China Is No.1 (Or So Many People Believe)

A Chinese worker checks molten metal at a steel plant of Dongbei Special Steel Group in Dalian city Photograph by Imaginechina via AP Images

Has China become the world’s leading economic power, unseating the U.S.?

Even as mainland growth begins to cool, that’s what many people now believe, according to a recent survey by the Pew Research Center in Washington, D.C. It’s the first time international opinion has put China’s economy on top. And it shows a big shift in global perceptions since the global financial crisis dented world confidence in America and boosted China’s international standing as the fastest-growing major economic power.

Results from the survey—conducted via more than 26,000 phone and personal interviews in 21 countries during March and April—show 42 percent of respondents cite China as having the leading economy, compared with 36 percent who chose the U.S. In 2008, before the financial crisis, 45 percent said America led globally, while only 22 percent gave the top slot to China. “Assessments of American economic power have declined over the last year, and views about U.S. economic strength have shifted dramatically over the last four years,” says the report, which was released June 13 and gave its respondents the option of choosing the U.S., China, Japan, the European Union (or other/none), as the mightiest economic power.

European countries are most convinced of the shift, with 62 percent of Germans, 58 percent of British, and 57 percent of both French and Spanish saying China is now the economic leader. Even those in the U.S. were slightly more confident about China’s economic leadership, over their own nation’s economic role: 41 percent of Americans put the Asian giant’s economy on top, while 40 percent say the U.S. economy is leading. “Perceptions about the global economic balance of power have been shifting, with growing numbers naming China, rather than the U.S., as the world’s leading economy,” the report stated.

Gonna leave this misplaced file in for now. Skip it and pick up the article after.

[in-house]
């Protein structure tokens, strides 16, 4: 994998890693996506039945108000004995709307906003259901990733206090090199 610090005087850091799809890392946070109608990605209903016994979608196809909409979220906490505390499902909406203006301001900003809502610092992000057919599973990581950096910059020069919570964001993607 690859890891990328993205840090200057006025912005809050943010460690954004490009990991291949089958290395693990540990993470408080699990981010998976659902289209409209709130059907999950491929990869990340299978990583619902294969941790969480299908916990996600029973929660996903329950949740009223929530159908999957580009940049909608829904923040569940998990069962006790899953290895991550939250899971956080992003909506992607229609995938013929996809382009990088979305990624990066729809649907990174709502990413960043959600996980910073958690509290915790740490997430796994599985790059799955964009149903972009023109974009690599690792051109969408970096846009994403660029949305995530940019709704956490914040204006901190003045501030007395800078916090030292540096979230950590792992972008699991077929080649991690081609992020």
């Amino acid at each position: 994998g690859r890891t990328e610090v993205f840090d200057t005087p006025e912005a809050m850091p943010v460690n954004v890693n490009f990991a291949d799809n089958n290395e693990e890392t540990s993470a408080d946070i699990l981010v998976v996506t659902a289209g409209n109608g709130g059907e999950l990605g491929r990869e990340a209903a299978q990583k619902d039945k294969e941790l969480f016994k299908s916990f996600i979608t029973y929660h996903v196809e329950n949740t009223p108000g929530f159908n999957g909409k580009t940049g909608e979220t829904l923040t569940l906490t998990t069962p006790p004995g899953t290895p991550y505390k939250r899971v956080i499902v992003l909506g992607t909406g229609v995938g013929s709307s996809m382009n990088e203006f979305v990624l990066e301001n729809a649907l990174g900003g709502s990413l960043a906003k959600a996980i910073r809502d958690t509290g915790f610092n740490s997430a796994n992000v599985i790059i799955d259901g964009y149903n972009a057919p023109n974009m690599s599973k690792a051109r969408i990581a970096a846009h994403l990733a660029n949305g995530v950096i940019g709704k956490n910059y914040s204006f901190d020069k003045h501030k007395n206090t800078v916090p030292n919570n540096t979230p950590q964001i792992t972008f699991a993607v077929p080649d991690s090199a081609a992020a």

China of course is still far from the largest economy. Its GDP of $7.3 trillion is only about half the size of America’s, at more than $15 trillion. But China has been moving rapidly up the ranks. In 2010 it knocked out Japan, becoming the second-largest economy in the world. And a year earlier, it sold more goods overseas for the first time than Germany, becoming the No. 2 exporter.

Who still recognizes the U.S. as the world’s preeminent economic power? Only in two countries do more than half those surveyed choose America. Fifty-one percent of Mexicans choose the U.S., compared with just 18 percent who say it is China. And in Turkey, 54 percent say the U.S. still leads, with 22 percent giving the top position to China. Interestingly, Asian rival India has the least confidence in China’s economy of any country, at just 17 percent, with the largest number, 37 percent, choosing the U.S.

Chinese for their part aren’t anywhere close to convinced they now lead: Just 29 percent think their country is now the world’s economic leader, compared with 26 percent in 2011. And this year 48 percent of Chinese chose the U.S., down slightly from the one-half who did last year. In this latest survey, 5 percent of Chinese put the European Union in the top spot, while only 2 percent say that about once-mighty neighbor Japan—the smallest number choosing Japan of any of the surveyed countries.

“There is no country in which even 20 percent name Japan as the leading economic power,” the survey says. And Germany, where 17 percent said Europe is the leading economic power (down from 36 percent in 2009), is the only nation where “the percentage identifying the financially troubled EU as the leading economic power reaches double digits.”

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